There’s been a flurry of concern online this morning over a memo, supposedly from Bill Munro of Barrhead Travel. Part of me wonders whether it really can be from him, given that it is riddled with embarrassing errors. Here’s just 6 of them:
1. He says his business wouldn’t be able to trade outside an independent Scotland for 3 years: this has absolutely no basis in reality – trading takes place between independent countries every day of the year, Scotland would be no different. Ireland (in the EU) and Norway (outside the EU) all trade with England, so too would Scotland.
2. He says Scotland would be ‘outwith the EU’ but as Charlie Jeffery, Professor at Edinburgh University says “the conclusion of almost all independent expert analysis is that Scottish EU membership would be uninterrupted”.
3. He says Scotland would have to have its own currency, but Scotland already has a currency, the £ sterling and this would continue after a Yes. As a UK Government minister told the Guardian last week, "of course there would be a currency union". As the government minister continued, "saying no to a currency union is obviously a vital part of the no campaign. But everything would change in the negotiations if there were a yes vote"
4. He says Scotland has ‘joint and several liability” for the UK’s national debt, however, this has been explicitly denied by the UK government which announced to the markets earlier this year that it would retain legal responsibility for all UK debt. As the Scottish Government set out in its White Paper, Scotland would meet its fair share on the basis that assets and liabilities go together – a cost that is already factored in to Scotland’s national accounts estimates.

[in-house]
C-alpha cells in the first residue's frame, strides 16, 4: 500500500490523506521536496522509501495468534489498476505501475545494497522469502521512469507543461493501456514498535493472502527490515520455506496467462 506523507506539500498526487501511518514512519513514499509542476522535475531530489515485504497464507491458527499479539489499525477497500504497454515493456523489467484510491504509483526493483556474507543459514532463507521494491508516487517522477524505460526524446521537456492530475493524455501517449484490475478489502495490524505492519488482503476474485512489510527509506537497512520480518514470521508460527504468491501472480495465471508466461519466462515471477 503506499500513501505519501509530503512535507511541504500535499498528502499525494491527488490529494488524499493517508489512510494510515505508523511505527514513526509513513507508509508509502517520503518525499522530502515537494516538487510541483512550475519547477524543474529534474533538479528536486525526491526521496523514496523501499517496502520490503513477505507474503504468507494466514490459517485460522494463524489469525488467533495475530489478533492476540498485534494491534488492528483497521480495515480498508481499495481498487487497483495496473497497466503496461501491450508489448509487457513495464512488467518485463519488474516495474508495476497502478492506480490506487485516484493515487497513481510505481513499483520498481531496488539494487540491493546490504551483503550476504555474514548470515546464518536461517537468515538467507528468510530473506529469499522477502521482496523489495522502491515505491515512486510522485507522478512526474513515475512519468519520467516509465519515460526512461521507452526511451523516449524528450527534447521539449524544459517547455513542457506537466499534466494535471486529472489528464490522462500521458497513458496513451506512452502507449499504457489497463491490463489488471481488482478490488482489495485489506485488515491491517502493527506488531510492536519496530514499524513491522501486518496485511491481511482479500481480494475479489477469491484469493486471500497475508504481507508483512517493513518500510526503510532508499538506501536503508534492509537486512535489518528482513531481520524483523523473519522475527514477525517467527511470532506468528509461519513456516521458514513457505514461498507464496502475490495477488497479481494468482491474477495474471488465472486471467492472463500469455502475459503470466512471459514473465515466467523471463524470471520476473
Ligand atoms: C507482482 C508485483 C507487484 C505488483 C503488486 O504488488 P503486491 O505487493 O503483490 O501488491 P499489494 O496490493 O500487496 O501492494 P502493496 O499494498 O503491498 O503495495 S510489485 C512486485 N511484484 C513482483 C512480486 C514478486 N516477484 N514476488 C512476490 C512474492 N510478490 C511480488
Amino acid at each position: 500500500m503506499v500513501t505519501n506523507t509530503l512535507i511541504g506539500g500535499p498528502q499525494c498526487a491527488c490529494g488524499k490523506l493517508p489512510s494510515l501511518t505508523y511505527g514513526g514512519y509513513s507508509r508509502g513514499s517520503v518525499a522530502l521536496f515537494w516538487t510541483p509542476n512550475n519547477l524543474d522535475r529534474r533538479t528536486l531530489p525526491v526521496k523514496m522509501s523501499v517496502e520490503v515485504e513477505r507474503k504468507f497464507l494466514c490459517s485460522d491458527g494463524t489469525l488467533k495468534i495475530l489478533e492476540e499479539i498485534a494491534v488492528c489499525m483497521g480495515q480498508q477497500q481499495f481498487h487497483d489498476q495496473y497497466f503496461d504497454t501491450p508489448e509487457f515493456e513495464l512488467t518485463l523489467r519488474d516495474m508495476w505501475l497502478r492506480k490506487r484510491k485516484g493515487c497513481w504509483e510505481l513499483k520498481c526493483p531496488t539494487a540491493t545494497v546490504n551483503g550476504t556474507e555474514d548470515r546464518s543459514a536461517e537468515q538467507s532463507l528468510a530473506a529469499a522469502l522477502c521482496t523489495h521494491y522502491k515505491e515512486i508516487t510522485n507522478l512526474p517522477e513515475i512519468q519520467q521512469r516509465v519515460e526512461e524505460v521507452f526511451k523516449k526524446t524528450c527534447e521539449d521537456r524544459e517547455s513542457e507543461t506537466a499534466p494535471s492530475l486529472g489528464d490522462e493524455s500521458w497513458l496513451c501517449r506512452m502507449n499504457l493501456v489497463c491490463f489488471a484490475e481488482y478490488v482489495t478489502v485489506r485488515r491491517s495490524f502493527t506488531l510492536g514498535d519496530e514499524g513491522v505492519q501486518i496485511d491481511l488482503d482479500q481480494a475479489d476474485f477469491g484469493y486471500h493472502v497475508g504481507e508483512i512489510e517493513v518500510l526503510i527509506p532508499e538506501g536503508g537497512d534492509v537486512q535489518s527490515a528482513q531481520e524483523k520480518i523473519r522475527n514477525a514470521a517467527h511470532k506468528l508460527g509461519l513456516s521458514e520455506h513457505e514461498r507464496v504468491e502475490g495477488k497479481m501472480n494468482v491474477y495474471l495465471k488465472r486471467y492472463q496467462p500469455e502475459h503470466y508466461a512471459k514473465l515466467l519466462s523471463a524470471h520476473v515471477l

5. He says Scotland would immediately have to join the Exchange Rate Mechanism (ERM) on the path to joining the Euro, but EU law makes it 100% explicit that joining ERM is a totally voluntary decision. His claim is contrary to the legal position set out in the treaties and secondary legislation.
6. He says the ERM requirement would result in spending cuts in Scotland, but as the EU law position already stated makes clear, this claim has no basis in fact.
Mr Munro clearly also missed the analysis by leading credit ratings agency, Standard & Poor's, in which they made clear: "Even excluding North Sea output and calculating per capita GDP only by looking at onshore income, Scotland would qualify for our highest economic assessment".
Mr Munro has previously told the Daily Record that he "would rather be referred to personally as a good solid businessman who is Conservative with a capital C…”. Perhaps he should have Checked his facts, also with a capital C.